• Service times

    Services times are:

    Saturday night 7:30 pm for our Chinese/English service [except for the second Saturday of every month when the service starts at 6:30 pm and is followed by a shared meal]. (Pastor Daniel Choi.)

    Sunday 10 am for our English language service (Pastor Jeff Whittaker).

    Sunday 11:30 am for our Chinese (Mandarin) language service. (Pastor Daniel Choi.)

  • Contact details…

    Physical and postal address:
    4 Inverary Avenue,
    Epsom,
    Auckland 1023,
    NEW ZEALAND.

    Email:
    epsombaptist@clear.net.nz

    Telephone:
    (0064 9) 6306010

    Contacts:
    Rev. Jeff Whittaker
    Pastor Daniel Choi

  • Church Officers…

    Church Treasurer: Ann Guan

    Church Secretary: Margaret Whittaker

    Church Deacons: Anne Bartley, Ian de Stigter, Kristy Choi, Helen Evans, Willa Hui, and Alfred Zhou.

Then, and now…

When I was much younger than I am now, I had a paper-round. My older brother was a paper-boy; so was my younger brother. Our paper-rounds covered different parts of the small New Zealand town in which we grew up. Given that we had to collect the money for the papers from the householders at home, and not just deliver them, we got to know our parts of the town quite well. My memory of the time is that many properties had both chicken runs and big vegetable gardens. (Lots of properties also had old cars quietly rusting away.) There were, of course, some dogs. They weren’t many in number; we got to know which ones were unpredictable and kept rolled-up papers handy for whacking snouts from the safety of our bicycles.

Small town New Zealand (not the one being blogged about)…

Recently, my younger brother and I went for a walk in our old home-town. We traversed some of the streets that had been in our respective paper-rounds. I was struck by some strong impressions. First, chooks have seemingly disappeared from the town. Maybe this is not surprising; factory-farmed chicken is cheap in the supermarkets. Second, there seemed to be few gardens in evidence, even though the sections are still pretty much the same size. Third, there were many more dogs. The dogs were of the more ferocious kinds, Pit-bulls and Staffies. I’ve long thought that these sorts of dogs and gardens are mutually exclusive.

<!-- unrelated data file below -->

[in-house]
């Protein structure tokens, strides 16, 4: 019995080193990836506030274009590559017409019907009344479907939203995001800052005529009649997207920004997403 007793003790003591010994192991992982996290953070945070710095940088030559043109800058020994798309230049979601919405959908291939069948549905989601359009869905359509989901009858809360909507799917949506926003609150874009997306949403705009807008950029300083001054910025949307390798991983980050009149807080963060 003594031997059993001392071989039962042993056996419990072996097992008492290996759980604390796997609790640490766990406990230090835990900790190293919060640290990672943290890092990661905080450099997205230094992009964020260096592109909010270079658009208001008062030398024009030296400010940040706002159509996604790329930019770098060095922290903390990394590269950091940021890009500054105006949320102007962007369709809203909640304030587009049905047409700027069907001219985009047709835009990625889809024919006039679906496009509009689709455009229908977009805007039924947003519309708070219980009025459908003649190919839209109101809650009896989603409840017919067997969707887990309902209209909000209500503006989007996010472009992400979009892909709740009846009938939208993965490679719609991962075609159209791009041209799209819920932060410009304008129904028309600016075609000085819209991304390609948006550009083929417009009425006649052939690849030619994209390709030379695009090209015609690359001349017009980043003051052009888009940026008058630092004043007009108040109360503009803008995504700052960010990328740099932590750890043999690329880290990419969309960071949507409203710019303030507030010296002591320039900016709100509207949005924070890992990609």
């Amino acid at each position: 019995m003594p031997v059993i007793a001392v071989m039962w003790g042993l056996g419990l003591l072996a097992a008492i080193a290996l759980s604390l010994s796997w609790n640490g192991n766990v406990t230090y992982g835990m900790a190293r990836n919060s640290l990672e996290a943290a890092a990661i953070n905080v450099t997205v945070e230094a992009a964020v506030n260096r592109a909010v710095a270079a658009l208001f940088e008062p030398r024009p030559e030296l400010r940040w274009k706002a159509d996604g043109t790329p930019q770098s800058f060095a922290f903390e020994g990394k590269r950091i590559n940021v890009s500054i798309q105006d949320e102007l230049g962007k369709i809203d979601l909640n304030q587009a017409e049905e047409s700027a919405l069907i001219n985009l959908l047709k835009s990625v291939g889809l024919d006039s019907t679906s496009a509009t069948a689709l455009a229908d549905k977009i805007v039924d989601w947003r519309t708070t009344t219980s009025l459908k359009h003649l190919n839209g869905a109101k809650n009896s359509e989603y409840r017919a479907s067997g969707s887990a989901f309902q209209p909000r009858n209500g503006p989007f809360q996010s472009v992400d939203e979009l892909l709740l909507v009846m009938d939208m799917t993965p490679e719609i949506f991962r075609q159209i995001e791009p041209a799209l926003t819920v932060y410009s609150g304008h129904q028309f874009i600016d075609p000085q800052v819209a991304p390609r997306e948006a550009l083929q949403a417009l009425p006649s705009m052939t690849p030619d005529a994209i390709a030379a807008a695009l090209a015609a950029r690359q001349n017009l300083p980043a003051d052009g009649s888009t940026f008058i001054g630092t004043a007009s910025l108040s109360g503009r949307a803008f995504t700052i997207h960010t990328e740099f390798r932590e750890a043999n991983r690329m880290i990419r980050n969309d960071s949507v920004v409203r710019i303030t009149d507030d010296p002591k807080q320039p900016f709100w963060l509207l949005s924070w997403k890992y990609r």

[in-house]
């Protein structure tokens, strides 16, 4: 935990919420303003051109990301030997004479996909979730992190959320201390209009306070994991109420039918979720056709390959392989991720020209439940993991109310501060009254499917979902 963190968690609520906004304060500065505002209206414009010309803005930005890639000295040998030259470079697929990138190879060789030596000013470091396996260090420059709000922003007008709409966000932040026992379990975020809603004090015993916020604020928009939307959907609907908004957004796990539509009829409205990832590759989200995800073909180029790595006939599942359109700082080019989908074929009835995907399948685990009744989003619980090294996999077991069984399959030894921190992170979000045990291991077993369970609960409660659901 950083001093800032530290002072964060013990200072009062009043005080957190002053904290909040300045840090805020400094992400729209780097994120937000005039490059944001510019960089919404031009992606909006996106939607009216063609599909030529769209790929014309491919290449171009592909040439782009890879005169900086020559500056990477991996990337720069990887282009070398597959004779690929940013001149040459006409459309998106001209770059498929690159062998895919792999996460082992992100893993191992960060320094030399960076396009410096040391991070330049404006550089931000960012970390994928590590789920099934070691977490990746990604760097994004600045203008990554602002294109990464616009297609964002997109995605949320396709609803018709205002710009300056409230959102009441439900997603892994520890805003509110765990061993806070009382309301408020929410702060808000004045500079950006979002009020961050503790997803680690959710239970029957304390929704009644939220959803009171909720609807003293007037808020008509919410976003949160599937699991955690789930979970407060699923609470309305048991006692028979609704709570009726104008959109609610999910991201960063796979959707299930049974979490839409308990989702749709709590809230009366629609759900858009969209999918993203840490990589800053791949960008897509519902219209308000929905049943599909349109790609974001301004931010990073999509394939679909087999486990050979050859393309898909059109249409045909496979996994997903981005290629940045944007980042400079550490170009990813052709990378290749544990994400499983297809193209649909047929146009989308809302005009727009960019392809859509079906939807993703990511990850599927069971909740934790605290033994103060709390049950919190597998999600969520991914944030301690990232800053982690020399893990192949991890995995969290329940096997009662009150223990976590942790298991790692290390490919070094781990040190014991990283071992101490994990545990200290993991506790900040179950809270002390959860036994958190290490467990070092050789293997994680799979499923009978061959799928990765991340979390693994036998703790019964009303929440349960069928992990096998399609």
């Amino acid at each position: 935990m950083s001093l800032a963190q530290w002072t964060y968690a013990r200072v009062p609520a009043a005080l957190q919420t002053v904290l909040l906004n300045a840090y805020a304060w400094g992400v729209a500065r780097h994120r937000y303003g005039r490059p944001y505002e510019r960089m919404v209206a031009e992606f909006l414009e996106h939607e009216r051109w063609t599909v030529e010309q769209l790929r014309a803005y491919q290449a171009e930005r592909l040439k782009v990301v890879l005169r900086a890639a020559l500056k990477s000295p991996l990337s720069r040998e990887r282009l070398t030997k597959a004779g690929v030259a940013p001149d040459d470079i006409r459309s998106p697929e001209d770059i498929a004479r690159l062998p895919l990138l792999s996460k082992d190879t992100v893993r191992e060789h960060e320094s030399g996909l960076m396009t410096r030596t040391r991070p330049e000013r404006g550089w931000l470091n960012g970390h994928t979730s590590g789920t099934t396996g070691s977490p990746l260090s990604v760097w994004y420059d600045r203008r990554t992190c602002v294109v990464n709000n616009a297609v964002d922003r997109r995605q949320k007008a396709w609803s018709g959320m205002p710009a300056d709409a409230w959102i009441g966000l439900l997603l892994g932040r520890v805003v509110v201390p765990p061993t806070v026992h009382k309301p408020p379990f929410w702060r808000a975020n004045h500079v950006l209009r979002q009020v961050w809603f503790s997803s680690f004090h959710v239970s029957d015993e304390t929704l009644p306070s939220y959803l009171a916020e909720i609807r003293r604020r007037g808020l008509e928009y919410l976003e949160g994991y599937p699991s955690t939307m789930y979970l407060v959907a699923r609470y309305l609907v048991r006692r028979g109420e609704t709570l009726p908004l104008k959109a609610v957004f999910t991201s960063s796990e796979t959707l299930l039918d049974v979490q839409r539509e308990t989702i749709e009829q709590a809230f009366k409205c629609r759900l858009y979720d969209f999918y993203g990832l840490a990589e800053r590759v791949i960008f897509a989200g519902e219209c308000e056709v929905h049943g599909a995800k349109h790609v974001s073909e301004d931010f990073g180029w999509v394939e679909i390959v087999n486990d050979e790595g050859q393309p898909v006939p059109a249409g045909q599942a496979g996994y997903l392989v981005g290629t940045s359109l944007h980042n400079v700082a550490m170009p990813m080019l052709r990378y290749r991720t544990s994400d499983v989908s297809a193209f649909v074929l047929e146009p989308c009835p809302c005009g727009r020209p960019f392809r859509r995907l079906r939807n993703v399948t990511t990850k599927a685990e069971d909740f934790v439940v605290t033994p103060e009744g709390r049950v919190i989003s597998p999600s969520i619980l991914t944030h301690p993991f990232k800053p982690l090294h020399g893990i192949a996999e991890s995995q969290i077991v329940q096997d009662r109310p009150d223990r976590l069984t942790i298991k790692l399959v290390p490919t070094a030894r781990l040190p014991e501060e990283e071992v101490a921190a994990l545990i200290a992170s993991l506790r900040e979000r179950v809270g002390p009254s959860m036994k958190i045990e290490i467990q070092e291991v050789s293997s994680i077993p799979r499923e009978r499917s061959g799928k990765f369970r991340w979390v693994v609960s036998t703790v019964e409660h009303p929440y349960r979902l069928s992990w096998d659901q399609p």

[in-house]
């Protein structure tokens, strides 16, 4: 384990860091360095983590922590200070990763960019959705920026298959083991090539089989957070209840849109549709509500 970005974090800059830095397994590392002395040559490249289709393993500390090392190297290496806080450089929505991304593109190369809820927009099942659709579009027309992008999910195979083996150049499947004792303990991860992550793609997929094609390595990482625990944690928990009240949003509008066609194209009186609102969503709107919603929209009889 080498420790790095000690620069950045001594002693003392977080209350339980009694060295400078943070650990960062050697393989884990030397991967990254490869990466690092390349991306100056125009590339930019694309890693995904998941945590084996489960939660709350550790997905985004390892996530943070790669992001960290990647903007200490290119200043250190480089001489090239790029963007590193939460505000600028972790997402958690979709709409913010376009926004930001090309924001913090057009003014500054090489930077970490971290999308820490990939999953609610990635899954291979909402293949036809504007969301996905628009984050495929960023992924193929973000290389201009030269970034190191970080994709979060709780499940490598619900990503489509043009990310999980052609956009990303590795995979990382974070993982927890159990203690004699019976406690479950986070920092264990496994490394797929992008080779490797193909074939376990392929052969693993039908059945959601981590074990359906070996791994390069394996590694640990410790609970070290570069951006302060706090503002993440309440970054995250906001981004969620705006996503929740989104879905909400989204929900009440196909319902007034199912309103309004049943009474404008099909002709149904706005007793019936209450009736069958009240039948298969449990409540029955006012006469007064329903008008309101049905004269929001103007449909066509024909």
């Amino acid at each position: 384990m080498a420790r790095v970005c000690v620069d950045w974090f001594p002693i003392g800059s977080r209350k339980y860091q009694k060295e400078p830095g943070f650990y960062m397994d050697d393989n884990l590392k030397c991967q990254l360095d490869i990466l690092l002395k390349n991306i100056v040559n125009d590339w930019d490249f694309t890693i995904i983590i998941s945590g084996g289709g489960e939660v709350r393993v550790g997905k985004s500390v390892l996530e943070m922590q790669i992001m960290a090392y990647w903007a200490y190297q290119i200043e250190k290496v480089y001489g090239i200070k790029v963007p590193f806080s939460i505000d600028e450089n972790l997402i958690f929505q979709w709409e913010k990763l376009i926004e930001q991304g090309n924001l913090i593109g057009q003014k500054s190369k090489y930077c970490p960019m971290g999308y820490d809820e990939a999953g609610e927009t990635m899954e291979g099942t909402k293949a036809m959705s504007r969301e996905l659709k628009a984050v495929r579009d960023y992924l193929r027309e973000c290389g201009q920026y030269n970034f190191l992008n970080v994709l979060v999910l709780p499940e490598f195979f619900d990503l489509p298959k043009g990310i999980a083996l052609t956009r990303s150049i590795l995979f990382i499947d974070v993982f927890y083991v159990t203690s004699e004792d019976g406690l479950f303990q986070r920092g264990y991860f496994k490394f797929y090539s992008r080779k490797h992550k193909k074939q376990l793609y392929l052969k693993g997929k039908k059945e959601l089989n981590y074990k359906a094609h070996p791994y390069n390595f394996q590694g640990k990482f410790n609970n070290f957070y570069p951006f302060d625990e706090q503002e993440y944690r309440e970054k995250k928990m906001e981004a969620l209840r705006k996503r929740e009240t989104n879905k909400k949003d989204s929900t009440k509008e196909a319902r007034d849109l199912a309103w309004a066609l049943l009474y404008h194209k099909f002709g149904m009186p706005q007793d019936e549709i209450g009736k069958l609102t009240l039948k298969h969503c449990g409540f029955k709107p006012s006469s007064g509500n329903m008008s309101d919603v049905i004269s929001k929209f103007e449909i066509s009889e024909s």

Our wanderings left me with some questions. Are we Kiwis losing our ability to be self-reliant, to grow some of our own food, as our forebears had to be? Why all the big dogs? Are we becoming so suspicious of one-another that we need to guard our own place with dangerous animals? (Keep in mind that these dogs seriously injure a number of children each year, children that belong to or are related to the family that owns the dog in question.) How are these issues affected by the high unemployment that bedevils much of small town New Zealand? Is the growing inequality in New Zealand society implicated? (Read ‘The Spirit Level’ for an analysis of how growing inequality correlates with a number of adverse societal factors.) How might the hope of the Christian gospel impact this setting?

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